Gold prices rose more than $20 an ounce in overnight trading, only to give back roughly half that in New York on some understandable profit taking. A rare bit of sunny economic news in the form of the ISM services index, which beat estimates, help ease jitters over the US economy.
Even after easing, gold is at a more than two-year highs. UBS analyst Joni Teves wrote today that “Gold has likely entered the early stages of the next bull run.” The silver spot price is back above $20 an ounce, after closing down nearly 2% on Tuesday.
Technical forecasts for gold today seen support at $1,367, then at $1,356. Resistance is at $1,375, then $1,380. Silver should see support at $19.76, then $19.59. Resistance stands at $20.23 and $20.58.
Most stock markets have either finished in the red, or are currently in the red this morning. The notable exception is the Shanghai exchange, which logged a 0.36% gain.
The poor pound is getting another drubbing today, fueled in part over fears of a European Lehman Moment. The British currency hit a new 31-year low against the dollar, and a nearly three-year low against the euro. Some currency traders are predicting pound parity to the euro by the end of the year. The yen is once again the safe haven leader among currencies today.
In the bond market, Japanese 20-year bond yields fell into negative territory for the first time ever, while the US Treasury 10-year note saw its yield fall to a new all-time record of 1.318% this morning, before giving back some gains.
Speculators piled into bullish bets on gold last week. For the week ending June 28, the CFTC reported long positions on gold at the highest level since records began in 2006.
Plunging bank stocks and economic uncertainty in the UK and European Union helped shepherd August gold futures to a 1.5% gain, settling up $19.70 to $1,358.70 an ounce. September silver futures added 31.9 cents, climbing 1.6% to settle at $19.90 an ounce. This was well off its overnight highs of over $21 an ounce, and is perhaps signalling that it’s time it took a breather after recent jaw-dropping gains.
Spot gold closed $5.70 higher to close at $1,356.20, near the intraday high. Spot silver closed down 40 cents, a drop of 1.97%, to end at $19.91.
Treasuries saw heavy safe haven demand, with the yield on the 1-yr note falling to new all-time lows under 1.36%.
Wall St. followed European and Asian stocks lower, as the DJIA broke a four-day rally. The ended 108 points lower to 17,840. The S&P 500 shed 14 points to close at 2,088, and the Nasdaq slid 39 points to close at 4,822.
Bank of England Governor Mark Carney gave a sobering assessment of Britain’s economic health Tuesday, telling reporters “The UK has entered a period of uncertainty and significant economic adjustment. The efforts of the Bank of England will not be able fully and immediately to offset the market and economic volatility that can be expected while this adjustment proceeds.” He noted that the BoE’s move Tuesday to lower the capital requirements for banks, which frees up more money that they can lend, will only work if people and businesses actually want to borrow.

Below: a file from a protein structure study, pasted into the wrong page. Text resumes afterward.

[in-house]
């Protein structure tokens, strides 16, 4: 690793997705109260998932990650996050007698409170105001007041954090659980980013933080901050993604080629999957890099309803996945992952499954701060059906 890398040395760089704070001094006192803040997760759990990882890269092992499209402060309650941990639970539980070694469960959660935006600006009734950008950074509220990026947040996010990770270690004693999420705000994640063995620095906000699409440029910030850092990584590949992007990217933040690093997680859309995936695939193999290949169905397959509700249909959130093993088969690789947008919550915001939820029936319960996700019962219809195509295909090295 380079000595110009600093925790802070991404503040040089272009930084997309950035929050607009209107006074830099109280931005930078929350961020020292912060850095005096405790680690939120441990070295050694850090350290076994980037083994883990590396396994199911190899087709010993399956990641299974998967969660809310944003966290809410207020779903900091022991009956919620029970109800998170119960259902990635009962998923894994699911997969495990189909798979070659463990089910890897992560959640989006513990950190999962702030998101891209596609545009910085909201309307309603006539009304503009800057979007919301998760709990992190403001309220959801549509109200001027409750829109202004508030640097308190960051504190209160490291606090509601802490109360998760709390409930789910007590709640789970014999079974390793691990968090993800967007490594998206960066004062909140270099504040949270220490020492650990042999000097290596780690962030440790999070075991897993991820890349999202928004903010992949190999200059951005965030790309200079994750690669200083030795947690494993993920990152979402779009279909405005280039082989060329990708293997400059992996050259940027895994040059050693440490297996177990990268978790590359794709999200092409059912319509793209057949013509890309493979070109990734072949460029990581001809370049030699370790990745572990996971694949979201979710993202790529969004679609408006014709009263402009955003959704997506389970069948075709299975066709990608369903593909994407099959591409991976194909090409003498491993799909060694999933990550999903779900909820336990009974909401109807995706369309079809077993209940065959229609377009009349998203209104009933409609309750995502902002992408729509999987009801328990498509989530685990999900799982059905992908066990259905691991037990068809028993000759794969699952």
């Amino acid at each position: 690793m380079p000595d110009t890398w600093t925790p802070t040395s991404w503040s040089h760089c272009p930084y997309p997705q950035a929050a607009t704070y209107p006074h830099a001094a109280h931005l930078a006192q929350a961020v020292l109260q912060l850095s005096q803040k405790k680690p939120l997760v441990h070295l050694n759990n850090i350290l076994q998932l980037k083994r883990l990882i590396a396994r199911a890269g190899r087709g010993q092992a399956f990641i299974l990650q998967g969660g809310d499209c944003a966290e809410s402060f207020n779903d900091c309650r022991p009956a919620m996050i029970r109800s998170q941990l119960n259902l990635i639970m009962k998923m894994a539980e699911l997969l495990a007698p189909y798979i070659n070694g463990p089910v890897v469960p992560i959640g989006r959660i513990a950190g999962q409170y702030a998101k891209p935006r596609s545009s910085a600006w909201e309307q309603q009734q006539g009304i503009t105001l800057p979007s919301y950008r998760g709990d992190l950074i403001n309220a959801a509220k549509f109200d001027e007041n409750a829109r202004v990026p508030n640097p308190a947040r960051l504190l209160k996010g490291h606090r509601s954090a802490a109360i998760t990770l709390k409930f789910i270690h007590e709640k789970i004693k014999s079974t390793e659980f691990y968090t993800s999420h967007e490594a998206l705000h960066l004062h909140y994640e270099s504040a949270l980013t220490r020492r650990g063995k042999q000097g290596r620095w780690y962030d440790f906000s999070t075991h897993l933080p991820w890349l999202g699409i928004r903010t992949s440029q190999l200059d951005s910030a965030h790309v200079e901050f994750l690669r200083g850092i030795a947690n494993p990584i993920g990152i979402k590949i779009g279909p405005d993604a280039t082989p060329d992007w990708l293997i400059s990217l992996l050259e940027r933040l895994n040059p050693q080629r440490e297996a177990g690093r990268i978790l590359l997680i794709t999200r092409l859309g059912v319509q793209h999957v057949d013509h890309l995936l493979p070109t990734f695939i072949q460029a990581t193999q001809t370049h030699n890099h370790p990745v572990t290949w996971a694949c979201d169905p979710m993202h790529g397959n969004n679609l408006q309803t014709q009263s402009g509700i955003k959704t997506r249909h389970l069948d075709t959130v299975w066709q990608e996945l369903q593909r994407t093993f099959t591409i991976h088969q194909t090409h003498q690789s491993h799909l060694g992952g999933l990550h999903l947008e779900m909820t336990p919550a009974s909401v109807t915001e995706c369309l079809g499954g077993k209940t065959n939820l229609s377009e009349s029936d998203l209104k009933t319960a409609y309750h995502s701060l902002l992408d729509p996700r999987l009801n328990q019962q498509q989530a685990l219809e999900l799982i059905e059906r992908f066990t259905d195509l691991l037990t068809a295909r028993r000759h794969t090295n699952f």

Carney’s speech greased the skids on an already-falling pound sterling, as it dropped to yet another 31-year low. The euro also fell, while the yen logged another day of gains on safe haven demand. The US dollar broke into the black early in New York, to end 0.5% higher on the DXY index of a basket of currencies.
The news that three large commercial real estate firms have stopped honoring redemptions has sent shockwaves through the UK financial sector. The three funds, holding a total of $11.8 billion in real estate, had burned through the cash kept on hand for redemptions as the number of investors fleeing the market in the days after the Brexit vote grew to a tidal wave. The UK commercial real estate market has been widely seen as overvalued. With the market already in a downturn due to Brexit, the funds will have no choice to sell at a loss. This increases the chance that they will collapse, as redemptions grow.
Oil futures fell sharply, as Brexit-fuelled fears of a global economic slowdown dampened expectations of any growth in oil demand. August WTI contracts fell 4.9% to settle $2.39 lower at $46.60 a barrel. August Brent contracts shed $2.14 a barrel, 4.3%, to end at $47.96
The opinions and forecasts herein are provided solely for informational purposes, and should not be used or construed as an offer, solicitation, or recommendation to buy or sell any product